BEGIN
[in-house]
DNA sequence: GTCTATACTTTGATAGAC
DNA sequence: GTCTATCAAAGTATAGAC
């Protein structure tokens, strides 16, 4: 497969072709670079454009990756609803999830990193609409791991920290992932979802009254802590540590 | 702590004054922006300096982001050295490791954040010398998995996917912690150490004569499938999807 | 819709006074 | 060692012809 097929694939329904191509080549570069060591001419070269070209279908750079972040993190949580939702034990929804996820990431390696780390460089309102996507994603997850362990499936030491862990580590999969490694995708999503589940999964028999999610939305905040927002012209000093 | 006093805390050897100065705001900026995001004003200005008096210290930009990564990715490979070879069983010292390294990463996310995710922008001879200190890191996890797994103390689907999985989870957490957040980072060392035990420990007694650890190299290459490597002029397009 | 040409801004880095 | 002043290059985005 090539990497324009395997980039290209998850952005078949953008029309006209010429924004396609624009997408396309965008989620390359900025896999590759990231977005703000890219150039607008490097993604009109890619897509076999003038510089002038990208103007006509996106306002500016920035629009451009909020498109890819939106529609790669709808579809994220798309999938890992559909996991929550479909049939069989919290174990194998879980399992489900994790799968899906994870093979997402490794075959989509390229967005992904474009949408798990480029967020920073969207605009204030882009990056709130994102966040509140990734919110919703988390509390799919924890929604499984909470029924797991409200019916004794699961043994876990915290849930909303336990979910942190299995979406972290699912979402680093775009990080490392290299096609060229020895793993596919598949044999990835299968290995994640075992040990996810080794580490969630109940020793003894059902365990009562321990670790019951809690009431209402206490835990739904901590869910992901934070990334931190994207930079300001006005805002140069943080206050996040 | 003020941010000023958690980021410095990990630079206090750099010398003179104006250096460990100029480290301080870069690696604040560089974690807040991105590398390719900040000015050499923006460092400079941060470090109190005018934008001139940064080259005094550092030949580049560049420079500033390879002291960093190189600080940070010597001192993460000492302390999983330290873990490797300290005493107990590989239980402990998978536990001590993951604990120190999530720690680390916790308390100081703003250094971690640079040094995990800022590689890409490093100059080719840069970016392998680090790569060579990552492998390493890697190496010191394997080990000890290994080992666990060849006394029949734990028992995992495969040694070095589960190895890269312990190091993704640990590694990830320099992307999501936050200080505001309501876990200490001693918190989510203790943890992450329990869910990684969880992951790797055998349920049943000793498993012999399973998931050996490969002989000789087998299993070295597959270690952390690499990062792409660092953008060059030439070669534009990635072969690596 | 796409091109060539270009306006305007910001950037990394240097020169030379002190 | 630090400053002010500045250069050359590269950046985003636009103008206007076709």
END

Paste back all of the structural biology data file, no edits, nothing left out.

[in-house]
DNA sequence: GTCTATACTTTGATAGAC
DNA sequence: GTCTATCAAAGTATAGAC
């Protein structure tokens, strides 16, 4: 497969072709670079454009990756609803999830990193609409791991920290992932979802009254802590540590 | 702590004054922006300096982001050295490791954040010398998995996917912690150490004569499938999807 | 819709006074 | 060692012809 097929694939329904191509080549570069060591001419070269070209279908750079972040993190949580939702034990929804996820990431390696780390460089309102996507994603997850362990499936030491862990580590999969490694995708999503589940999964028999999610939305905040927002012209000093 | 006093805390050897100065705001900026995001004003200005008096210290930009990564990715490979070879069983010292390294990463996310995710922008001879200190890191996890797994103390689907999985989870957490957040980072060392035990420990007694650890190299290459490597002029397009 | 040409801004880095 | 002043290059985005 090539990497324009395997980039290209998850952005078949953008029309006209010429924004396609624009997408396309965008989620390359900025896999590759990231977005703000890219150039607008490097993604009109890619897509076999003038510089002038990208103007006509996106306002500016920035629009451009909020498109890819939106529609790669709808579809994220798309999938890992559909996991929550479909049939069989919290174990194998879980399992489900994790799968899906994870093979997402490794075959989509390229967005992904474009949408798990480029967020920073969207605009204030882009990056709130994102966040509140990734919110919703988390509390799919924890929604499984909470029924797991409200019916004794699961043994876990915290849930909303336990979910942190299995979406972290699912979402680093775009990080490392290299096609060229020895793993596919598949044999990835299968290995994640075992040990996810080794580490969630109940020793003894059902365990009562321990670790019951809690009431209402206490835990739904901590869910992901934070990334931190994207930079300001006005805002140069943080206050996040 | 003020941010000023958690980021410095990990630079206090750099010398003179104006250096460990100029480290301080870069690696604040560089974690807040991105590398390719900040000015050499923006460092400079941060470090109190005018934008001139940064080259005094550092030949580049560049420079500033390879002291960093190189600080940070010597001192993460000492302390999983330290873990490797300290005493107990590989239980402990998978536990001590993951604990120190999530720690680390916790308390100081703003250094971690640079040094995990800022590689890409490093100059080719840069970016392998680090790569060579990552492998390493890697190496010191394997080990000890290994080992666990060849006394029949734990028992995992495969040694070095589960190895890269312990190091993704640990590694990830320099992307999501936050200080505001309501876990200490001693918190989510203790943890992450329990869910990684969880992951790797055998349920049943000793498993012999399973998931050996490969002989000789087998299993070295597959270690952390690499990062792409660092953008060059030439070669534009990635072969690596 | 796409091109060539270009306006305007910001950037990394240097020169030379002190 | 630090400053002010500045250069050359590269950046985003636009103008206007076709």